Variability and Change in the Canadian Cryosphere - Tundra Information Transferability Study

Regions: Inuvialuit Settlement Region, Gwich'in Settlement Area, North Slave Region

Tags: physical sciences, hydrology, remote sensing, environmental change, cryosphere, ice thickness, snow accumulation, snow water equivalence

Principal Investigator: Walker, Anne E (1)
Licence Number: 14317
Organization: Environment Canada
Licenced Year(s): 2008
Issued: Apr 01, 2008
Project Team: Peter Toose (Researcher/Data Collector, Environment Canada), Arvids Silis (Research/Data Collector, Environment Canada), Erin Thompson (Research/Data Collector, Environment Canada), Chris Derksen (Researcher/Data Collector, Environment Canada), Anne Walker (Principal Investigator, Environment Canada), Ken Asmus (Radiometer Technician, Environment Canada), Walter Strapp (Radiometer Technician, Environment Canada), Mark Couture (Radiometer Technician, Environment Canada), Steve Bacic (Radiometer Technician, Environment Canada), Mike Pygas (Aircraft Crew, National Research Council Canada), Boris Lysynski (Aircraft Crew, National Research Council Canada), Gary Giles (Aircraft Crew, National Research Council Canada), Don Depper (Aircraft Crew, National Research Council Canada), Per Talgoy (Aircraft Crew, National Research Council Canada), Robert Erdos (Aircraft Crew, National Research Council Canada), Anthony Brown (Aircraft Crew, National Research Council Canada), Matthew Bastian (Aircraft Crew, National Research Council Canada), Ramesh Srinivasan (Aircraft Crew, National Research Council Canada)

Objective(s): Environment Canada plans to measure snow depth, snow density and snow water equivalent (water storage in the snowpack), as well as lake ice thickness and structure for comparison with microwave radiometer measurements.

Project Description: Environment Canada plans to measure snow depth, snow density and snow water equivalent (water storage in the snowpack), as well as lake ice thickness and structure for comparison with microwave radiometer measurements.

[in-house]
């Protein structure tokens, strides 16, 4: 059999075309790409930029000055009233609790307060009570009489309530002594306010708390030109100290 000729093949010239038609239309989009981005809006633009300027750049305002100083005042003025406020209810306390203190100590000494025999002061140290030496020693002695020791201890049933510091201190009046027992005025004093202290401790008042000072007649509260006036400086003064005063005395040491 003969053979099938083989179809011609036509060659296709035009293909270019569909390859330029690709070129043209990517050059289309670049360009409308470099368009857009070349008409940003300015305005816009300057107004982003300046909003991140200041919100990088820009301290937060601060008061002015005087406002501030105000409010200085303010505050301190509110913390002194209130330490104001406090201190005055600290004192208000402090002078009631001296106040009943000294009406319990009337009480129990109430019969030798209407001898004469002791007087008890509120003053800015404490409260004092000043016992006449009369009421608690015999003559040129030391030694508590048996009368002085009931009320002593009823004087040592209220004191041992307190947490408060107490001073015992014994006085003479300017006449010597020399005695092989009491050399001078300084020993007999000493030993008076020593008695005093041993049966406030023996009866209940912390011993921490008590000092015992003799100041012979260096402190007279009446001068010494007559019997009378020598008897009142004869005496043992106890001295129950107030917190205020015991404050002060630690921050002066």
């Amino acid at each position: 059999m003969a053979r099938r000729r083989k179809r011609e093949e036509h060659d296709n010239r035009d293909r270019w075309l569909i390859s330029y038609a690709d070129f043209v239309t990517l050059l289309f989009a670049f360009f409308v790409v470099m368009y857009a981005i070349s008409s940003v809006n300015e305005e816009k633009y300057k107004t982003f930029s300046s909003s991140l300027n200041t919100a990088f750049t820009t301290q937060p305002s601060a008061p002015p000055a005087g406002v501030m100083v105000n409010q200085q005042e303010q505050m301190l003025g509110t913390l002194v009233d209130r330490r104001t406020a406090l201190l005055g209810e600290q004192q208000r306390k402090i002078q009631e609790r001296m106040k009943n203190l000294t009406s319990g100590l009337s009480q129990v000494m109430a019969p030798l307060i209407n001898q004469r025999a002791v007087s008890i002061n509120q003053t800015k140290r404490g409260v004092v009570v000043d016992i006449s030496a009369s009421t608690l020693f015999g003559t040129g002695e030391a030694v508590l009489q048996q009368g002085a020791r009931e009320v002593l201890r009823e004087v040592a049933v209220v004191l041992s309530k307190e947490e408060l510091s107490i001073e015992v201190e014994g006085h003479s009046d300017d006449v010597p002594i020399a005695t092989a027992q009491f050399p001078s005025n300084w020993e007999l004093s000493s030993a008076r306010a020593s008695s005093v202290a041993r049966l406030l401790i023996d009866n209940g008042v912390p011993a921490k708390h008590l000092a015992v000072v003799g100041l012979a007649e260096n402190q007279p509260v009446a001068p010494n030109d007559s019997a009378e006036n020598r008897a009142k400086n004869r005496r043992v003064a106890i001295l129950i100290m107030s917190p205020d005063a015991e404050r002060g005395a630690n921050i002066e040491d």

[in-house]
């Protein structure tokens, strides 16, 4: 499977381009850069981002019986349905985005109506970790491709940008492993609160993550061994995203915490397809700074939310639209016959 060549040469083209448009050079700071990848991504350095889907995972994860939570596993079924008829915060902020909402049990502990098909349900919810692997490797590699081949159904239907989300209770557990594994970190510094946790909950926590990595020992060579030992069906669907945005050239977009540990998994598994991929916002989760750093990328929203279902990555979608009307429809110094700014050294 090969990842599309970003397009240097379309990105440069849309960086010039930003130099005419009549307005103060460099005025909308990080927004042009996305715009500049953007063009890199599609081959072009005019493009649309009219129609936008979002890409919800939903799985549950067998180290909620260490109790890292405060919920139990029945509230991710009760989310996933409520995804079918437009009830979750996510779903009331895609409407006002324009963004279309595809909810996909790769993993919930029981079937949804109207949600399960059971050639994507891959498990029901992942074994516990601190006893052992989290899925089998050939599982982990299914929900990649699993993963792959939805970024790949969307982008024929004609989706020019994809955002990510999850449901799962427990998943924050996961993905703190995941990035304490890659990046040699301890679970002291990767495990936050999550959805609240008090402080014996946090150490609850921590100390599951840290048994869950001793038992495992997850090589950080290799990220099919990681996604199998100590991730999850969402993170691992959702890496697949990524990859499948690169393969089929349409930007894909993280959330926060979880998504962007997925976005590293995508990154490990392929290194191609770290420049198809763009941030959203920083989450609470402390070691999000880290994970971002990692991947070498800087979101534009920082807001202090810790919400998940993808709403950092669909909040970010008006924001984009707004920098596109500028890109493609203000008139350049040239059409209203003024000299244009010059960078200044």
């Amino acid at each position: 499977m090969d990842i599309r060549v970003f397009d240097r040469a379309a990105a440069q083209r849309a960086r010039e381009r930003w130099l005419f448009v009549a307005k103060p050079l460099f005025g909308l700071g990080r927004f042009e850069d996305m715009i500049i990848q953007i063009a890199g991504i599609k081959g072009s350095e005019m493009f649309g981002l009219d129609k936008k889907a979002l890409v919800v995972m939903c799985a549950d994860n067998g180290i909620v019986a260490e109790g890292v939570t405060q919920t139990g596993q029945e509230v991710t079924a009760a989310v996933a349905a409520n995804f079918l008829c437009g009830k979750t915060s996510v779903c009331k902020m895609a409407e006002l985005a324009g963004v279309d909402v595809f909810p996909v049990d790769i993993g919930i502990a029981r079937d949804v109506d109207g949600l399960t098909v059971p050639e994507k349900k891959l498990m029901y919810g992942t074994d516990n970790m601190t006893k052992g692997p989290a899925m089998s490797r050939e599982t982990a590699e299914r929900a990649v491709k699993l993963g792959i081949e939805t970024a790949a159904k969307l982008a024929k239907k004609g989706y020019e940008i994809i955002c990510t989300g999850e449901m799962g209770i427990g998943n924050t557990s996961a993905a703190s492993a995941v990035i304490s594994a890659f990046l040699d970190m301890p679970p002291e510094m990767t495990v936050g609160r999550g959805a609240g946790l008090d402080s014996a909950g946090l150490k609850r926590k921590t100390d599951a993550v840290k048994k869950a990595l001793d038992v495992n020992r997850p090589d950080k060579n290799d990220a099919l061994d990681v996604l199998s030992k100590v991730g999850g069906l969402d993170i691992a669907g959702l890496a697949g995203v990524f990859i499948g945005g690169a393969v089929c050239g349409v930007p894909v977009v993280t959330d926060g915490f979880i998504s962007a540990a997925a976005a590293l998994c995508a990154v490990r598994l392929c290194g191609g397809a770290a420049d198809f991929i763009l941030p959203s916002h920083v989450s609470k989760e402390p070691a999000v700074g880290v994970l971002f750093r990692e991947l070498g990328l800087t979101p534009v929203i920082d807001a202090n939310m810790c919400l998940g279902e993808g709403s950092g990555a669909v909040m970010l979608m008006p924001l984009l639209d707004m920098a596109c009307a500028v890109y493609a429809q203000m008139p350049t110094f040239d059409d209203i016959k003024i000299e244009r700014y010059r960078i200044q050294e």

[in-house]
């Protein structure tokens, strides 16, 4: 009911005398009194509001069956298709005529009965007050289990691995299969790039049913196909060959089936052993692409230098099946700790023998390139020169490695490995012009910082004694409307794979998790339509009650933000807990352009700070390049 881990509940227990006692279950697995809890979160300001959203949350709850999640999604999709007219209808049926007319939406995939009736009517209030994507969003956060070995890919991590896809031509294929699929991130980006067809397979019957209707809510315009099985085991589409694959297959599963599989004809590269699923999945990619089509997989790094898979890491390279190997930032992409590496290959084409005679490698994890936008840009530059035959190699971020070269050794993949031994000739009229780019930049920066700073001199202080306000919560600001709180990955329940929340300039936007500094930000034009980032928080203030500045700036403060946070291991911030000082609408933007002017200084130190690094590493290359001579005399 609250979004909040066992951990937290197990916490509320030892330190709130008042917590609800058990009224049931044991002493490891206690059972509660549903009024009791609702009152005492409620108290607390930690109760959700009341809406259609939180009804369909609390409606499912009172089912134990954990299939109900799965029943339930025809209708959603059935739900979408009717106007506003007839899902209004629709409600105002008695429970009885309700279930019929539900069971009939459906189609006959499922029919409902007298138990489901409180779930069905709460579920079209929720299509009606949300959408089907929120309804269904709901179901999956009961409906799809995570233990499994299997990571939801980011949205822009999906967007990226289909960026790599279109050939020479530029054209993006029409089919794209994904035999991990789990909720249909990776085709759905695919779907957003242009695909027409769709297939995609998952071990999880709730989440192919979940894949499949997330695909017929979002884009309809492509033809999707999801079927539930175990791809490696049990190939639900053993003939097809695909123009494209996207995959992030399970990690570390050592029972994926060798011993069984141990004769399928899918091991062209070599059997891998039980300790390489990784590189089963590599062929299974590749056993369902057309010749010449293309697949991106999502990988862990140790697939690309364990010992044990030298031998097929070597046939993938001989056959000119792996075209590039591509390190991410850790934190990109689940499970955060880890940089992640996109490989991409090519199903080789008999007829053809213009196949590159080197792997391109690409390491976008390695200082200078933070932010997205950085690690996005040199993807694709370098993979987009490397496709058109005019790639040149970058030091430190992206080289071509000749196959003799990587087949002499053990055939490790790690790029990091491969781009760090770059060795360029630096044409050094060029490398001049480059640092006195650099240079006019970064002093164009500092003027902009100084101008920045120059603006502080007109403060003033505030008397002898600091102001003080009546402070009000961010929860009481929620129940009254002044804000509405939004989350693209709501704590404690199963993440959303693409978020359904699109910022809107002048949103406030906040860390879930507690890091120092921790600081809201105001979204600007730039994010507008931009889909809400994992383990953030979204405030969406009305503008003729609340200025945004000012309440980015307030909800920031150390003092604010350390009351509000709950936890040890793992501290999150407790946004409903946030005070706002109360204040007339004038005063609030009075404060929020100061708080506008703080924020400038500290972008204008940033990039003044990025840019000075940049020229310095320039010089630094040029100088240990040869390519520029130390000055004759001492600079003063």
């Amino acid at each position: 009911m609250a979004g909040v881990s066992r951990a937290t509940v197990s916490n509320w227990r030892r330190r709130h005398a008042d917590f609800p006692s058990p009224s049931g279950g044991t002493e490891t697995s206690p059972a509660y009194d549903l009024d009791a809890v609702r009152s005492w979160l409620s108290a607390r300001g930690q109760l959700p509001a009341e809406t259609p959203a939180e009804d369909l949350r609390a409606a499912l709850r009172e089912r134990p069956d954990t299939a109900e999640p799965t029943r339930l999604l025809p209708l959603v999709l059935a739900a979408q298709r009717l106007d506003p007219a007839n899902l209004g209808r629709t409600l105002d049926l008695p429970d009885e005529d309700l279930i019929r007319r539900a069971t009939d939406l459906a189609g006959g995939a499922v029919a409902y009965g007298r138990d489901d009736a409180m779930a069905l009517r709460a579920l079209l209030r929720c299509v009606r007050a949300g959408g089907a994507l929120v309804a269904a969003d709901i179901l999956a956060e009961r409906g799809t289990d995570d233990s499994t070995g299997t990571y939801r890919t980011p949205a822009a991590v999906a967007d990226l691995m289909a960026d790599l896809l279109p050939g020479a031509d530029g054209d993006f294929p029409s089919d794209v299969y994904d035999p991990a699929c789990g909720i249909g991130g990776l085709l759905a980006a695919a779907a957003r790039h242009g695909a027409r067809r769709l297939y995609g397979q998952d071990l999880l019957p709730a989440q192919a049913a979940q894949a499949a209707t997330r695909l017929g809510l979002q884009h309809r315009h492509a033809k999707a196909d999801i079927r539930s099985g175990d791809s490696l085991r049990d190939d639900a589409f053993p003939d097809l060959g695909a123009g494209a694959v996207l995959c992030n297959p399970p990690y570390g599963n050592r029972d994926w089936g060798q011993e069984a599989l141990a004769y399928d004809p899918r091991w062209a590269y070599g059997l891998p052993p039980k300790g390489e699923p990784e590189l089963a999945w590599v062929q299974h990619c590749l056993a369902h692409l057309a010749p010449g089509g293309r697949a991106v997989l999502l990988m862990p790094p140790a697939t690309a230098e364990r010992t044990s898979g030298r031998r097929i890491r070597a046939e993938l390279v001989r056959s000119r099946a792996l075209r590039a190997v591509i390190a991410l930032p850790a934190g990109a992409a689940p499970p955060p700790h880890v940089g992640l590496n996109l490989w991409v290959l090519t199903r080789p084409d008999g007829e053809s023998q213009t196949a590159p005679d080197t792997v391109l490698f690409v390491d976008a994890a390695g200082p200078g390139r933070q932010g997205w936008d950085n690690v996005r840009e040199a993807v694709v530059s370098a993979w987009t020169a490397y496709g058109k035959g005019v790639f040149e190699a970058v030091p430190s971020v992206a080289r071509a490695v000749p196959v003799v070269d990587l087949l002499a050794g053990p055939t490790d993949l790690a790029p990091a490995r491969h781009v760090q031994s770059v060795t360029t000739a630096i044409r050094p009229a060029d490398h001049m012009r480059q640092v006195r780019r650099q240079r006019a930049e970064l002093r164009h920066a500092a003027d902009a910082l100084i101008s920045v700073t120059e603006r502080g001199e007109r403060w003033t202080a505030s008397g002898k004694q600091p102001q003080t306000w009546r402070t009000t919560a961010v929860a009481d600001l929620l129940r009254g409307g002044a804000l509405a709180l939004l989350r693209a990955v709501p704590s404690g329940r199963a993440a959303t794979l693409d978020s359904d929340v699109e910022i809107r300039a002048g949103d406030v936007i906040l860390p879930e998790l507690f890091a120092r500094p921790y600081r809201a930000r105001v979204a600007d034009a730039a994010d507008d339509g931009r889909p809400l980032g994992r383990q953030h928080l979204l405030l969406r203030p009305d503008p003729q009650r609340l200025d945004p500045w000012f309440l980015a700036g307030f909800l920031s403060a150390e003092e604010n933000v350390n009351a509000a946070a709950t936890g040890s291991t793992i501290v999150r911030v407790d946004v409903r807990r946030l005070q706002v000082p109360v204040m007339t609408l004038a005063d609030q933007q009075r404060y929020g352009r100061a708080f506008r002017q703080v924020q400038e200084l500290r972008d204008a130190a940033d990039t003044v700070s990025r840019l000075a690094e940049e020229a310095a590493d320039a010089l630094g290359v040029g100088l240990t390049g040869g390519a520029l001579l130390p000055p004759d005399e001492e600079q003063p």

Researchers have started to use microwave data from satellites for assessing snow water equivalent (SWE). Field tests to investigate the use of microwave sensors indicate that SWE estimation for the tundra environment is possible, but more work is needed. Environment Canada will conduct snow and lake ice surveys near Daring Lake and Inuvik.
Data will be acquired from a Twin Otter aircraft over 7-10 days (weather permitting) in early April at altitudes of ~1500ft – 10,000ft.
Ground snow and lake ice measurements will also be made. Sites will be accessed by road, snowmobile and helicopter. Snow depth, water equivalent, and density measurements will be taken. Ice thickness in lakes will be measured and ice cores will be examined in the field for ice layering and bubble content. No samples will be removed from the sites.

Results will be published in academic journals and a report given to the Aurora Research Institute. The research team is willing to provide a public talk for interested parties.
Fieldwork will be conducted from April 01 to 18, 2008, in the general region up to 100 km north and south & southwest of Inuvik (with flights going also 200 km east of Inuvik), and in the Tundra Ecosystem Research Station – Daring Lake. Detailed maps are available from the researchers, and online in your organization's ARI account.

Main snow and lake ice surveys locations are: along Hwy 8 (every 5km) between Inuvik and Tsiigehtchic, Trail Valley Creek, Sitidgi Lake, Parsons Lake, Noell Lake, Caribou Lake, Hyndman Lake, Travaillant Lake, Tenlen Lake, and at the Tundra Ecosystem Research Station (Daring Lake).